You only have to make cursory internet search to discover quite how many sustainability groups there are out there most with very impressive member lists but are any of their aims actually achievable? Could these undefined goals be a true problem for sustainability?
Take for example the ’Sustainable Apparel Coalition’ members of which include the likes of Adidas, Nike, Coca-Cola, Gap and Walmart among others and their vision is to see ’An apparel and footwear industry that produces no unnecessary environmental harm and has a positive impact on the people and communities associated with its activities.’
A noble vision and one that I applaud but can this ever possibly be achieved? The optimist in me would like to think that yes, of course it can, but the realist thinks that this is impossible. The very nature of trying to manufacture a product let alone trying to make it cheaper means that some unnecessary damage, environmental or human will almost certainly be made.
But this isn’t to say that these companies and groups should make no attempt to reach these targets, the work they have done so far has been impressive and should continue not only for their benefit but the consumers as well.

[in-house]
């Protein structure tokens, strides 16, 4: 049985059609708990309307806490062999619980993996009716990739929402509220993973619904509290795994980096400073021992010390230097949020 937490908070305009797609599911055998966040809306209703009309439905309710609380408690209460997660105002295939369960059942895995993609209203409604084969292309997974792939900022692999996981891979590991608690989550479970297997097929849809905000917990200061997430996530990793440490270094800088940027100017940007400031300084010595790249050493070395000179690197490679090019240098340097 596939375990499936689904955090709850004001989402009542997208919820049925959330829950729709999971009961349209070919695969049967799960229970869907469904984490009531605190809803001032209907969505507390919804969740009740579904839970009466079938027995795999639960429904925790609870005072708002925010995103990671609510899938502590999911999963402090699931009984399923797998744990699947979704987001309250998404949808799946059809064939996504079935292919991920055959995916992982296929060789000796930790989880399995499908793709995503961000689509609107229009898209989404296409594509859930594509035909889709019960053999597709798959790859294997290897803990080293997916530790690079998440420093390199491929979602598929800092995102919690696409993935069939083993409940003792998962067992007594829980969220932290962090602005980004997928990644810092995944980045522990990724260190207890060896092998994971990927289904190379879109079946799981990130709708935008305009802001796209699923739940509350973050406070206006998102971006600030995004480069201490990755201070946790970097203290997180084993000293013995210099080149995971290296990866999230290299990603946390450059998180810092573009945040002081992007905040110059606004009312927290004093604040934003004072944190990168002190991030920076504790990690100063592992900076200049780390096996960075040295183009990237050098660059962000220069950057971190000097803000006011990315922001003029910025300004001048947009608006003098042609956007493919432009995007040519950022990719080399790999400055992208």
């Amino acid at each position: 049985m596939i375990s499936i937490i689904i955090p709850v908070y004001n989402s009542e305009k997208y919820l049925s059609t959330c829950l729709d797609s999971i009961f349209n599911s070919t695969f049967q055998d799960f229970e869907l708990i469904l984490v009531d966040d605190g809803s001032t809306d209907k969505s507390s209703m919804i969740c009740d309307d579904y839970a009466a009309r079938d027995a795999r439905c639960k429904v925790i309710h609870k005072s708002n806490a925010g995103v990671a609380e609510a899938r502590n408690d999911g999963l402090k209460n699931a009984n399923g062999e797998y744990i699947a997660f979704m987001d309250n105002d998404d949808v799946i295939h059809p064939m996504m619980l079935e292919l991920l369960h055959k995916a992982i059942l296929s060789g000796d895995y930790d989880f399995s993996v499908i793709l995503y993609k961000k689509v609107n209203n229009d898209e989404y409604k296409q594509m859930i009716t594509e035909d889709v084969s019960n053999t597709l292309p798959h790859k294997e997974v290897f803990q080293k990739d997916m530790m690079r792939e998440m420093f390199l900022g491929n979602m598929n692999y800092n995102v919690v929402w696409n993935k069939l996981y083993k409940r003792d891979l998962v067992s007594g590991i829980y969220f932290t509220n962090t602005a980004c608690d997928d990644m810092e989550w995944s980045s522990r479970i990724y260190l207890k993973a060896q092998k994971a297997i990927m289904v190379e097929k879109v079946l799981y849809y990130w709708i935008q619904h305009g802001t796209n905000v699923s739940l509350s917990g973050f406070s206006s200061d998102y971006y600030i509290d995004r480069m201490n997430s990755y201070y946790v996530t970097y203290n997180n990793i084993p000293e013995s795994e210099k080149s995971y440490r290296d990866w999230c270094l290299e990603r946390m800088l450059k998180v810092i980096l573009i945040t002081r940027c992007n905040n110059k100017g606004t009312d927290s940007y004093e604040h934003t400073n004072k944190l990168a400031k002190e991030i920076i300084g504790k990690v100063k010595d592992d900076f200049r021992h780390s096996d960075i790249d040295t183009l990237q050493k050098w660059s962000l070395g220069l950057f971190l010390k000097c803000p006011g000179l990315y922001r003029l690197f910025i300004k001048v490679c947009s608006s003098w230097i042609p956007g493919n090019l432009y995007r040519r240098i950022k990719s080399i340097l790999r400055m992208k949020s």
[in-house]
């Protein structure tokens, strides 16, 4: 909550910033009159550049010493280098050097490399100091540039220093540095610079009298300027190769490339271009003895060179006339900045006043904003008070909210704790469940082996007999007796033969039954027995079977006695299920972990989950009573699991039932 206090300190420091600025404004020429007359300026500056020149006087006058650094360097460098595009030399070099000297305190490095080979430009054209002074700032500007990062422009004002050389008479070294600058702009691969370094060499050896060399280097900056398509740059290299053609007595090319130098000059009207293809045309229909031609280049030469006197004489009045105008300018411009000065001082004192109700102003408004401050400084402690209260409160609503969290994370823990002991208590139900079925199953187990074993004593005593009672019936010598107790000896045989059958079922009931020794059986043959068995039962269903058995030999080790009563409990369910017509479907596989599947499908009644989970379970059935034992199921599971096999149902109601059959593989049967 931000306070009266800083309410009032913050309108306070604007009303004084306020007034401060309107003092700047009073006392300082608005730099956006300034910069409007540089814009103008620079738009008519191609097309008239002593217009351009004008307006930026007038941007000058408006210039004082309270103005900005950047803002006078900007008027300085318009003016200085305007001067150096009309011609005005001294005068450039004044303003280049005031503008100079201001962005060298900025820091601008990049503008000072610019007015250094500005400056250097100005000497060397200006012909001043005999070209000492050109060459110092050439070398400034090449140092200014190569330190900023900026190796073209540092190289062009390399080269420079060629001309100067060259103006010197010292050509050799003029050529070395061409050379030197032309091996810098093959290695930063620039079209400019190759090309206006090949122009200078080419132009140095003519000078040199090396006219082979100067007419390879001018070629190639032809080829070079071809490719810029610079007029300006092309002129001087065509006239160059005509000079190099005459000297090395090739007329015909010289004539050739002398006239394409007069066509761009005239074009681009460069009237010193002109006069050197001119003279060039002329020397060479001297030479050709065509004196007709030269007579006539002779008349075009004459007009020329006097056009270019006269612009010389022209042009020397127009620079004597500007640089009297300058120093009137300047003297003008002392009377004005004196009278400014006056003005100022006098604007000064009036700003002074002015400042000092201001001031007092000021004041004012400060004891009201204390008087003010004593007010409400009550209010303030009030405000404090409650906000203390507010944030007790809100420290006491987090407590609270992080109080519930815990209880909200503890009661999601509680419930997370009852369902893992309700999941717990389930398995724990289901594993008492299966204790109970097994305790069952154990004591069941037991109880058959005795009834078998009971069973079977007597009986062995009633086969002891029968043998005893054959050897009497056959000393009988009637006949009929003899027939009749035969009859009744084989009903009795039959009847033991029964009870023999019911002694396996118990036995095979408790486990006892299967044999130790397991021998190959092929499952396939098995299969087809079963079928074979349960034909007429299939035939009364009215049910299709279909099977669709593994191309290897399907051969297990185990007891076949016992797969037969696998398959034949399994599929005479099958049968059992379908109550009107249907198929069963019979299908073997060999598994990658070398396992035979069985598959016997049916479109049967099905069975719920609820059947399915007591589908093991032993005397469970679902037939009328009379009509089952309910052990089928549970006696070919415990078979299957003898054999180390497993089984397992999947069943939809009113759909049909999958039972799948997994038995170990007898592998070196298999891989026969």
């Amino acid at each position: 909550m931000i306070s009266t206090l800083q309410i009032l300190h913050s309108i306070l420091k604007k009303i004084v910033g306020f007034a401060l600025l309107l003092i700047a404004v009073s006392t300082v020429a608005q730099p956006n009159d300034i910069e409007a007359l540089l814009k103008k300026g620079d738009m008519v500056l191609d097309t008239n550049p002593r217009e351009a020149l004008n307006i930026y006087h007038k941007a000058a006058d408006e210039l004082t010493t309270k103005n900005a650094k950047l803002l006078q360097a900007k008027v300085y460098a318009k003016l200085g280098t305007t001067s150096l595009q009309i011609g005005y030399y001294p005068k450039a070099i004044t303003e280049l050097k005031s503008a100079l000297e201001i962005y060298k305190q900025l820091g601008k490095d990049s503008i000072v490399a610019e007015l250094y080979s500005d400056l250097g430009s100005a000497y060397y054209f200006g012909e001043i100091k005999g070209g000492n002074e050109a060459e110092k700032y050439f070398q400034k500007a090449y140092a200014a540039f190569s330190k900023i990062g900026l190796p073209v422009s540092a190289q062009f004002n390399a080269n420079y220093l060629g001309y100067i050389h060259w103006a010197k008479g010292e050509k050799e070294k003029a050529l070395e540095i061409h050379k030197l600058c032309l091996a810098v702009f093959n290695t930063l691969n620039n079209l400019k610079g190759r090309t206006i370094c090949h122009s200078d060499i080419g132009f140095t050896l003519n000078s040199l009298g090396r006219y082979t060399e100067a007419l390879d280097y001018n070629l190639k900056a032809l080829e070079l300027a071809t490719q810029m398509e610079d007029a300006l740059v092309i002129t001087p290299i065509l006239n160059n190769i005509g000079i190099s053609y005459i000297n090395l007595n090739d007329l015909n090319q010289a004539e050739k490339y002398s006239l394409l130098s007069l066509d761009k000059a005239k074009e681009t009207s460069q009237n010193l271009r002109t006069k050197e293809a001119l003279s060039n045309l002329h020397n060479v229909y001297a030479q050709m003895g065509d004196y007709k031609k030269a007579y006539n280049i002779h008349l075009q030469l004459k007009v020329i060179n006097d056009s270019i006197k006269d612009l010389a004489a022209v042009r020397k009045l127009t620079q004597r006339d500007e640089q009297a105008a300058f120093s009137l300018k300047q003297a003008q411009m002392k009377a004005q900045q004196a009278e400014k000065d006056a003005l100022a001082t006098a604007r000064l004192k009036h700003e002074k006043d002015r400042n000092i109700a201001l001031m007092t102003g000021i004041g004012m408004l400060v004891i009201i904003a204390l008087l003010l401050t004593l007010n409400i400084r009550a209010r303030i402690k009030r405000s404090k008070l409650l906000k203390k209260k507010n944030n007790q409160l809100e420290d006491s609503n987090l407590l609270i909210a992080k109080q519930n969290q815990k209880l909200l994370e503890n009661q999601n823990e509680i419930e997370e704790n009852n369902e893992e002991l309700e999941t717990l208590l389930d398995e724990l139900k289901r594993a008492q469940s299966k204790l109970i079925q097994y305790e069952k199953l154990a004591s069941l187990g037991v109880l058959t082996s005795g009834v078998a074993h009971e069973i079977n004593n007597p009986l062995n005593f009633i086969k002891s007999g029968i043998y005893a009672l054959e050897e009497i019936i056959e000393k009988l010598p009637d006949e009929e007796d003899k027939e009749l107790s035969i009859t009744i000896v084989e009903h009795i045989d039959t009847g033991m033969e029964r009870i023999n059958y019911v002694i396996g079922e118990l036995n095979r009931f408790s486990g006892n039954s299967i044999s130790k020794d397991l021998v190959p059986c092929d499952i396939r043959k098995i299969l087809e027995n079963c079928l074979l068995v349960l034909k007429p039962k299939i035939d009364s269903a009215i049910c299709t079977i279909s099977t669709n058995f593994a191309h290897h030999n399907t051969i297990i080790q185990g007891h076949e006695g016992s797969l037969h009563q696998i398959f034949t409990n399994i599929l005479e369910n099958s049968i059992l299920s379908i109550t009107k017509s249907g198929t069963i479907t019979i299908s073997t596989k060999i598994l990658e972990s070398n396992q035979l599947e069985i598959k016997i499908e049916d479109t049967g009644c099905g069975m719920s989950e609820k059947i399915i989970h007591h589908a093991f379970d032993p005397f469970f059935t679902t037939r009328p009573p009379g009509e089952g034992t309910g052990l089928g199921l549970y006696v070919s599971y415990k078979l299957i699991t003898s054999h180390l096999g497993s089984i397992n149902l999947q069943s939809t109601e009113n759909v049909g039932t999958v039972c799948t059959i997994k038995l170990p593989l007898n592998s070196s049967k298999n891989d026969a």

What they should do is accept that there will always be some collateral damage and use these experiences to learn from so they can improve further. Sometimes things have to go wrong for you to realise it.
Where they can improve, and where some have led the way is in turning vague ambitions into concrete, transparent actions. The biggest charge that often gets levelled at the discussion around sustainability is that it is all buzz and no tangible consequence.
Look at Puma, which announced it’d be releasing figures of its supply chain emissions and waste and demonstrating efforts to get those closer to the targets they set - this kind of activity has far more weight behind it than simply committing to an ideal.
If you’re not going to talk in specific aims, your ideals don’t count for much.
Tim Burt is premium content writer for Procurement Leaders. To subscribe to the magazine, click here.